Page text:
SHORTZ: Madame, M-A-D-A-M, good. All right. Here's your next one: university name in both Chicago and New Orleans. I'll give you a hint: it starts with the letter L. University in Chicago and New Orleans, and now you know the fifth letter is also L.
Ms. POPE: Loyola.
SHORTZ: Loyola is it, good. How about a high school course in government?
Ms. POPE: Civics.
SHORTZ: That's it, civics. How about the maker of the Corolla?
Ms. POPE: Toyota.
SHORTZ: That's it. A brand of athletic shoe.
Ms. POPE: Adidas.
SHORTZ: That's it. Mount where Noah landed.
Ms. POPE: Ararat.
SHORTZ: That's correct. All right. And here's your last one: your clue is exhausts, and it's a two-word answer. It means exhausts or depletes.
SHORTZ: How about if I tell you it starts with the letter U - exhausts or depletes - two words.
Ms. POPE: Begins with the letter U.
SHORTZ: All right. It ends in up. So, it starts with U, it ends in up and it means exhausts or depletes.
HANSEN: Oh. Uses up.
SHORTZ: Uses up is it, good job.
Ms. POPE: Well, thank you for your help 'cause there would have been a lot more I wouldn't have gotten for sure.
HANSEN: Believe me, me too. And we have something for you to hear as well as something for you to receive for playing our puzzle today. First, to tell you what you take away is an entertainment luminary that we're doing a feature on coming up in a few minutes on our program. Here is impresario Jerry Weintraub.
Mr. JERRY WEINTRAUB (Movie producer): For playing our puzzle today, you'll get a WEEKEND EDITION lapel pin, the "Scrabble Deluxe Edition" from Parker Brothers, the book series "Will Shortz Presents KenKen," Volumes 1, 2 and 3 from St. Martin's Press, one of Will Shortz's "Puzzlemaster Decks of Riddles and Challenges" from Chronicle Books, and a CD compilation of NPR's Sunday Puzzles. Pretty good.
(Soundbite of laughter)
HANSEN: It is pretty good. If you dont know Jerry Weintraub, his career, you know, goes from Elvis and putting him in Madison Square Garden to Frank Sinatra, putting him in Carnegie Hall, not to mention movies "Ocean's Eleven" or the remake, and "Oh, God," and many other things. So you'll hear all about his life.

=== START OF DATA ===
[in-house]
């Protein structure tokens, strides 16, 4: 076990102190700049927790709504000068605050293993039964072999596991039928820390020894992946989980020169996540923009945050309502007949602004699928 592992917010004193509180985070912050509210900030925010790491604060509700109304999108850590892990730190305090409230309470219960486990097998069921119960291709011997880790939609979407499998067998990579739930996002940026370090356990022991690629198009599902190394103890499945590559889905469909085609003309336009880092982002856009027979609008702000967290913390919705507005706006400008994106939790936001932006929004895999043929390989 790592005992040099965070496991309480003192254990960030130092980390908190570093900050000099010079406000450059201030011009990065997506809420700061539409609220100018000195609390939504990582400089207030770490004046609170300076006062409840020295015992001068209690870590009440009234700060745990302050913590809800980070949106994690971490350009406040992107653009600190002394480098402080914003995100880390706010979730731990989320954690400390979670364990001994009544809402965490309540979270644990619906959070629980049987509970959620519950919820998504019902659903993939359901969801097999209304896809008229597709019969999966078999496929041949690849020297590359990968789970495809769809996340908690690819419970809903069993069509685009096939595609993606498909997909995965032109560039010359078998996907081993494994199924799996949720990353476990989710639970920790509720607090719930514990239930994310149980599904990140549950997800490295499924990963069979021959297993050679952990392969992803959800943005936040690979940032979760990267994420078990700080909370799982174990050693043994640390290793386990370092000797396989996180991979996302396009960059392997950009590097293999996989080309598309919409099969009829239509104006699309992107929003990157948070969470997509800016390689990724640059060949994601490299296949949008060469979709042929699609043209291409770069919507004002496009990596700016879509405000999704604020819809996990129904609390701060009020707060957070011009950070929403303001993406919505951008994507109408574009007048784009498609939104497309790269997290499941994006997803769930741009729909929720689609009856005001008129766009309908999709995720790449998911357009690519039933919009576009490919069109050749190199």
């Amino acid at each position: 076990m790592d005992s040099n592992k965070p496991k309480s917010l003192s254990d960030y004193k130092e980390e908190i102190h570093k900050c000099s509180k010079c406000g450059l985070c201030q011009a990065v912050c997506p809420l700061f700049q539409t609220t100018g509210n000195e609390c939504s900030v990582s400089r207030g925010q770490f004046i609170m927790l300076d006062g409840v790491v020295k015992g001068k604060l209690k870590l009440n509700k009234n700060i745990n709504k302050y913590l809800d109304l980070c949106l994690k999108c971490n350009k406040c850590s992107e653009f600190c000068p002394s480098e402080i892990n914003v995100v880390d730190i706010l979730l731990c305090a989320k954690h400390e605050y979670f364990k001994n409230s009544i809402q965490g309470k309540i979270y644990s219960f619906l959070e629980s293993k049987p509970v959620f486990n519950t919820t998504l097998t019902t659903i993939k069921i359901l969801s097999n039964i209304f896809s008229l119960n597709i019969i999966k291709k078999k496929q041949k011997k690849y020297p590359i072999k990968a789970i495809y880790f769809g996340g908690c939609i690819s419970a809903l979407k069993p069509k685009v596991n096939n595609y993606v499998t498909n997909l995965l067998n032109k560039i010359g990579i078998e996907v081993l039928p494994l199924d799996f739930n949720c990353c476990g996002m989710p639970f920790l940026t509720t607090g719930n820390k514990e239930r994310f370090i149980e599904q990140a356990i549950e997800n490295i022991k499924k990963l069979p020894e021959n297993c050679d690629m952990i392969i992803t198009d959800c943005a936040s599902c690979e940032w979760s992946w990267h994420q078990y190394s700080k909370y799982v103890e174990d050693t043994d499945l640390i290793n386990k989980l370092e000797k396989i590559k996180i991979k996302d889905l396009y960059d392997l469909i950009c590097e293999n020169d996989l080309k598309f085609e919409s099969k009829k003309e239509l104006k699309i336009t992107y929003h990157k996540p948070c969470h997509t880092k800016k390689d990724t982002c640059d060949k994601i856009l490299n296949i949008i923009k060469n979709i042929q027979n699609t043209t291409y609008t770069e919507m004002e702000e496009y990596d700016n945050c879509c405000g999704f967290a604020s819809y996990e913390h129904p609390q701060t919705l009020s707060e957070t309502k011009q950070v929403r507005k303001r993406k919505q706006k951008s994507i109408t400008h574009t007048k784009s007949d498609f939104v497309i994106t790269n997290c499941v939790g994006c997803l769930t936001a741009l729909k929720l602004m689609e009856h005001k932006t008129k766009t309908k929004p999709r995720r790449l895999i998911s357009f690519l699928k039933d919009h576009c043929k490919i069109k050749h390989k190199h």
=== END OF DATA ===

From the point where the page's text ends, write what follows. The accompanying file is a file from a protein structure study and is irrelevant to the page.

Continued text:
What do you think, Susan?
Ms. POPE: I think this is great.
HANSEN: Yeah. And all the good stuff. All the puzzles that you'll be able to play with. Before we let you go, what member station do you listen to?
Ms. POPE: Well, I listen to WMEH here in Bangor. And I'm a member. That's our public radio station, 90.9. Although, for the week of January 18th to the 25th, we listened to Stephen King's radio when he raised $25,000 for the Haitian Relief Fund.
HANSEN: Oh, nice for putting that in about your neighbor. Susan Pope from Bangor, Maine, thanks so much for playing the puzzle with us today.
Ms. POPE: Well, thank you.
HANSEN: All right. Will, I know youve got a challenge for next week.
SHORTZ: Yes. It's an extension of the on air puzzle and its a little easier than last week's challenge. Name something you might order in a restaurant: two words, eight letters all together, four letters in the first word, four letters in the last. Drop the last letter. The remaining seven letters will read backward and forward the same.
So again, something you might order in a restaurant: two words; four-four. Drop the last letter. The remaining seven letters will read backward and forward the same. What is this thing you might order?
HANSEN: When you have the answer, go to our Web site, NPR.org/puzzle and click on the Submit Your Answer link. Only one entry per person, please. Our deadline is Thursday at 3 P.M. Eastern Time. Please include a phone number where we can reach you at about that time. We'll call you if youre the winner and you'll get to play puzzle on the air with the puzzle editor of The New York Times and WEEKEND EDITION's puzzlemaster, Will Shortz.
Will, as always, thanks a lot.
SHORTZ: Thanks, Liane.